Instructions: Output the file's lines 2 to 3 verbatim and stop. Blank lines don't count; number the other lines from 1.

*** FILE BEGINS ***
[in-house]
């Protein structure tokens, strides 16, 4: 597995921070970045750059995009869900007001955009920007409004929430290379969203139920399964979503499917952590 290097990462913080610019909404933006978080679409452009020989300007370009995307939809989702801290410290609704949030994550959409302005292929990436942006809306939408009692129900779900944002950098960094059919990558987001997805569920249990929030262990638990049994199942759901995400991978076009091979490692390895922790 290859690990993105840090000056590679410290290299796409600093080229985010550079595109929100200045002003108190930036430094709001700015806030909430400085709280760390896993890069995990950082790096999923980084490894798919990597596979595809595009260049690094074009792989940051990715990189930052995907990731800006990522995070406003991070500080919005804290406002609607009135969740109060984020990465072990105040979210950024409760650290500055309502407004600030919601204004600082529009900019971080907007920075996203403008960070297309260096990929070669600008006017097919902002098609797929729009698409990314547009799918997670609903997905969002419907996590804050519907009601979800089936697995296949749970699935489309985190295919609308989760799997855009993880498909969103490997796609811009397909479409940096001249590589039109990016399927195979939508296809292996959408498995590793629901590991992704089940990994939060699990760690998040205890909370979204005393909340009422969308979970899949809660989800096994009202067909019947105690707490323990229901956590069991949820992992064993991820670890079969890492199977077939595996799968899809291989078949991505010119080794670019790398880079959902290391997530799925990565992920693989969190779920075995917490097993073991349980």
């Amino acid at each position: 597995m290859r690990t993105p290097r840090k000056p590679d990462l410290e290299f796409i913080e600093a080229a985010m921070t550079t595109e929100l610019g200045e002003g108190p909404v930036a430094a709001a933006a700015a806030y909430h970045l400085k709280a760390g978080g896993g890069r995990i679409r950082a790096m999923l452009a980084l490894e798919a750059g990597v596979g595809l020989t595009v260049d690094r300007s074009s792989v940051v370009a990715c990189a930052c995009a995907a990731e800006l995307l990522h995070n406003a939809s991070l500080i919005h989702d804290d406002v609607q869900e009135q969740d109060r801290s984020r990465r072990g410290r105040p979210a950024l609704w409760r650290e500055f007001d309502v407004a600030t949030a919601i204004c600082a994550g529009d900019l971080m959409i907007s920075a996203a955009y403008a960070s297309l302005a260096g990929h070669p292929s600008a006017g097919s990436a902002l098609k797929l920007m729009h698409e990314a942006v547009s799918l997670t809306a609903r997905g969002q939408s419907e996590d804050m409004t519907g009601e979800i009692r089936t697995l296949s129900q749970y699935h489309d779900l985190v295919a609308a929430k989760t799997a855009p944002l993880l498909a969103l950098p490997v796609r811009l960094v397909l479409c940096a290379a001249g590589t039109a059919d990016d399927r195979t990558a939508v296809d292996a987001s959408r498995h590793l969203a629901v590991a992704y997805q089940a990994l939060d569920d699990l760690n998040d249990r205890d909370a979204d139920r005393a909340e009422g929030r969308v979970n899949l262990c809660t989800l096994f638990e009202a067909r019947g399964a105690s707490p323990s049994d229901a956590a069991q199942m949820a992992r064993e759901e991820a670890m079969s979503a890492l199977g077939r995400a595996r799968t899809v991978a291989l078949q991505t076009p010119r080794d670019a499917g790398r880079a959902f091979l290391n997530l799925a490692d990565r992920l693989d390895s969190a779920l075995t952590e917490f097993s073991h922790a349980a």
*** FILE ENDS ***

């Protein structure tokens, strides 16, 4: 597995921070970045750059995009869900007001955009920007409004929430290379969203139920399964979503499917952590 290097990462913080610019909404933006978080679409452009020989300007370009995307939809989702801290410290609704949030994550959409302005292929990436942006809306939408009692129900779900944002950098960094059919990558987001997805569920249990929030262990638990049994199942759901995400991978076009091979490692390895922790 290859690990993105840090000056590679410290290299796409600093080229985010550079595109929100200045002003108190930036430094709001700015806030909430400085709280760390896993890069995990950082790096999923980084490894798919990597596979595809595009260049690094074009792989940051990715990189930052995907990731800006990522995070406003991070500080919005804290406002609607009135969740109060984020990465072990105040979210950024409760650290500055309502407004600030919601204004600082529009900019971080907007920075996203403008960070297309260096990929070669600008006017097919902002098609797929729009698409990314547009799918997670609903997905969002419907996590804050519907009601979800089936697995296949749970699935489309985190295919609308989760799997855009993880498909969103490997796609811009397909479409940096001249590589039109990016399927195979939508296809292996959408498995590793629901590991992704089940990994939060699990760690998040205890909370979204005393909340009422969308979970899949809660989800096994009202067909019947105690707490323990229901956590069991949820992992064993991820670890079969890492199977077939595996799968899809291989078949991505010119080794670019790398880079959902290391997530799925990565992920693989969190779920075995917490097993073991349980």
């Amino acid at each position: 597995m290859r690990t993105p290097r840090k000056p590679d990462l410290e290299f796409i913080e600093a080229a985010m921070t550079t595109e929100l610019g200045e002003g108190p909404v930036a430094a709001a933006a700015a806030y909430h970045l400085k709280a760390g978080g896993g890069r995990i679409r950082a790096m999923l452009a980084l490894e798919a750059g990597v596979g595809l020989t595009v260049d690094r300007s074009s792989v940051v370009a990715c990189a930052c995009a995907a990731e800006l995307l990522h995070n406003a939809s991070l500080i919005h989702d804290d406002v609607q869900e009135q969740d109060r801290s984020r990465r072990g410290r105040p979210a950024l609704w409760r650290e500055f007001d309502v407004a600030t949030a919601i204004c600082a994550g529009d900019l971080m959409i907007s920075a996203a955009y403008a960070s297309l302005a260096g990929h070669p292929s600008a006017g097919s990436a902002l098609k797929l920007m729009h698409e990314a942006v547009s799918l997670t809306a609903r997905g969002q939408s419907e996590d804050m409004t519907g009601e979800i009692r089936t697995l296949s129900q749970y699935h489309d779900l985190v295919a609308a929430k989760t799997a855009p944002l993880l498909a969103l950098p490997v796609r811009l960094v397909l479409c940096a290379a001249g590589t039109a059919d990016d399927r195979t990558a939508v296809d292996a987001s959408r498995h590793l969203a629901v590991a992704y997805q089940a990994l939060d569920d699990l760690n998040d249990r205890d909370a979204d139920r005393a909340e009422g929030r969308v979970n899949l262990c809660t989800l096994f638990e009202a067909r019947g399964a105690s707490p323990s049994d229901a956590a069991q199942m949820a992992r064993e759901e991820a670890m079969s979503a890492l199977g077939r995400a595996r799968t899809v991978a291989l078949q991505t076009p010119r080794d670019a499917g790398r880079a959902f091979l290391n997530l799925a490692d990565r992920l693989d390895s969190a779920l075995t952590e917490f097993s073991h922790a349980a």